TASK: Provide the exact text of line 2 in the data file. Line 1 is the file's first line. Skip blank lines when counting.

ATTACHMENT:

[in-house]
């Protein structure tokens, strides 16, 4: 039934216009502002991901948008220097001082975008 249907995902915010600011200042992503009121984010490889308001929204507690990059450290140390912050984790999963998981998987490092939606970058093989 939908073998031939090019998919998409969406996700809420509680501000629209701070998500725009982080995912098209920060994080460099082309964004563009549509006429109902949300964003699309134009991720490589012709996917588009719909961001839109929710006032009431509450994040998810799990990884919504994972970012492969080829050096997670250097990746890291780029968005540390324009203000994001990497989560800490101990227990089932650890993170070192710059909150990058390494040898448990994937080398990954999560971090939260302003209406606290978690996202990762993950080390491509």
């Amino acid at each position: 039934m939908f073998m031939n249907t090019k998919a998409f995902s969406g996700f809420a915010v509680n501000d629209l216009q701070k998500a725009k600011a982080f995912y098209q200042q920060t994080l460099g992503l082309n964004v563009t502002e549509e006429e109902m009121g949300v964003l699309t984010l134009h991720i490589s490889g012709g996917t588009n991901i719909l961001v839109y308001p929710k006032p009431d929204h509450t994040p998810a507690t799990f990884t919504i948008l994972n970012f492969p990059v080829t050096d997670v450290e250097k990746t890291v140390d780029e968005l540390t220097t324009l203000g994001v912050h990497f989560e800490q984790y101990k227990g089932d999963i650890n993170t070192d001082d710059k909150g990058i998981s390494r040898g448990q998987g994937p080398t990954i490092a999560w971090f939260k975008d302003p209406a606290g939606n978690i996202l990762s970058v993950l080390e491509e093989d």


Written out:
């Protein structure tokens, strides 16, 4: 039934216009502002991901948008220097001082975008 249907995902915010600011200042992503009121984010490889308001929204507690990059450290140390912050984790999963998981998987490092939606970058093989 939908073998031939090019998919998409969406996700809420509680501000629209701070998500725009982080995912098209920060994080460099082309964004563009549509006429109902949300964003699309134009991720490589012709996917588009719909961001839109929710006032009431509450994040998810799990990884919504994972970012492969080829050096997670250097990746890291780029968005540390324009203000994001990497989560800490101990227990089932650890993170070192710059909150990058390494040898448990994937080398990954999560971090939260302003209406606290978690996202990762993950080390491509």